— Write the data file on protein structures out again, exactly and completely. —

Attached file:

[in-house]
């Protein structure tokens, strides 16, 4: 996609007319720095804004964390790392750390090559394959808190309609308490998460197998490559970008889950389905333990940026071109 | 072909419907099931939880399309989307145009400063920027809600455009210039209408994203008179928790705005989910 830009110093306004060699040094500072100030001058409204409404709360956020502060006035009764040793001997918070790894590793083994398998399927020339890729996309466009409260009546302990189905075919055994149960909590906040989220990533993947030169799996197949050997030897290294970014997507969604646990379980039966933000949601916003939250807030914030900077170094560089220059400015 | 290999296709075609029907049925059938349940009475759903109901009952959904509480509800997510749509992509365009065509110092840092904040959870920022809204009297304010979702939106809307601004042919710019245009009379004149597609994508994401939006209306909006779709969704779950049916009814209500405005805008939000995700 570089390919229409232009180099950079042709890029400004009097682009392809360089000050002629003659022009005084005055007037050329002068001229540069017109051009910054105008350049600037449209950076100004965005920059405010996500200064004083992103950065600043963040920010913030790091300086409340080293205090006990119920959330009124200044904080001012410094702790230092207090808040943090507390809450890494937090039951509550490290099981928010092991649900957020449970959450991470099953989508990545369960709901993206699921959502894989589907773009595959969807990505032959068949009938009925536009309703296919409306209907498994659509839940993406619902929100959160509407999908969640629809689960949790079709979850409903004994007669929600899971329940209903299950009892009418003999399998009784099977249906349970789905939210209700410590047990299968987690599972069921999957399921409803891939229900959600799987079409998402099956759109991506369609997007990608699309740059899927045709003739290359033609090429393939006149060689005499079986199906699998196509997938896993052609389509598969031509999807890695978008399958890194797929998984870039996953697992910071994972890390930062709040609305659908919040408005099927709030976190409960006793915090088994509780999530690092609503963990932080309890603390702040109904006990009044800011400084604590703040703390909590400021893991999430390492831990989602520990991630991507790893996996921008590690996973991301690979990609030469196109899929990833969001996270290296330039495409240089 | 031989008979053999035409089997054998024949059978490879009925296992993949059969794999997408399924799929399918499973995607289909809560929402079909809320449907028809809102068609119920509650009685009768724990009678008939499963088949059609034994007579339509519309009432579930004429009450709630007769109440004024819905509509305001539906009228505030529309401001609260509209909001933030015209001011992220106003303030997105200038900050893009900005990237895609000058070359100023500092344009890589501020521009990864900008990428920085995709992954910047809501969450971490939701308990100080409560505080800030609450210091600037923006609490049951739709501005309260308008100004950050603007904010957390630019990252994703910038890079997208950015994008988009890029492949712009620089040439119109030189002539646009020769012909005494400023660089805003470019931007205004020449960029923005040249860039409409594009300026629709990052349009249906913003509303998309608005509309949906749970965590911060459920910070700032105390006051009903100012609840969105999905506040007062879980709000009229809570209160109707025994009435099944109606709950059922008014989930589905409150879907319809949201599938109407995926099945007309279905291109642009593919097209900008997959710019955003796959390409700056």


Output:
[in-house]
């Protein structure tokens, strides 16, 4: 996609007319720095804004964390790392750390090559394959808190309609308490998460197998490559970008889950389905333990940026071109 | 072909419907099931939880399309989307145009400063920027809600455009210039209408994203008179928790705005989910 830009110093306004060699040094500072100030001058409204409404709360956020502060006035009764040793001997918070790894590793083994398998399927020339890729996309466009409260009546302990189905075919055994149960909590906040989220990533993947030169799996197949050997030897290294970014997507969604646990379980039966933000949601916003939250807030914030900077170094560089220059400015 | 290999296709075609029907049925059938349940009475759903109901009952959904509480509800997510749509992509365009065509110092840092904040959870920022809204009297304010979702939106809307601004042919710019245009009379004149597609994508994401939006209306909006779709969704779950049916009814209500405005805008939000995700 570089390919229409232009180099950079042709890029400004009097682009392809360089000050002629003659022009005084005055007037050329002068001229540069017109051009910054105008350049600037449209950076100004965005920059405010996500200064004083992103950065600043963040920010913030790091300086409340080293205090006990119920959330009124200044904080001012410094702790230092207090808040943090507390809450890494937090039951509550490290099981928010092991649900957020449970959450991470099953989508990545369960709901993206699921959502894989589907773009595959969807990505032959068949009938009925536009309703296919409306209907498994659509839940993406619902929100959160509407999908969640629809689960949790079709979850409903004994007669929600899971329940209903299950009892009418003999399998009784099977249906349970789905939210209700410590047990299968987690599972069921999957399921409803891939229900959600799987079409998402099956759109991506369609997007990608699309740059899927045709003739290359033609090429393939006149060689005499079986199906699998196509997938896993052609389509598969031509999807890695978008399958890194797929998984870039996953697992910071994972890390930062709040609305659908919040408005099927709030976190409960006793915090088994509780999530690092609503963990932080309890603390702040109904006990009044800011400084604590703040703390909590400021893991999430390492831990989602520990991630991507790893996996921008590690996973991301690979990609030469196109899929990833969001996270290296330039495409240089 | 031989008979053999035409089997054998024949059978490879009925296992993949059969794999997408399924799929399918499973995607289909809560929402079909809320449907028809809102068609119920509650009685009768724990009678008939499963088949059609034994007579339509519309009432579930004429009450709630007769109440004024819905509509305001539906009228505030529309401001609260509209909001933030015209001011992220106003303030997105200038900050893009900005990237895609000058070359100023500092344009890589501020521009990864900008990428920085995709992954910047809501969450971490939701308990100080409560505080800030609450210091600037923006609490049951739709501005309260308008100004950050603007904010957390630019990252994703910038890079997208950015994008988009890029492949712009620089040439119109030189002539646009020769012909005494400023660089805003470019931007205004020449960029923005040249860039409409594009300026629709990052349009249906913003509303998309608005509309949906749970965590911060459920910070700032105390006051009903100012609840969105999905506040007062879980709000009229809570209160109707025994009435099944109606709950059922008014989930589905409150879907319809949201599938109407995926099945007309279905291109642009593919097209900008997959710019955003796959390409700056």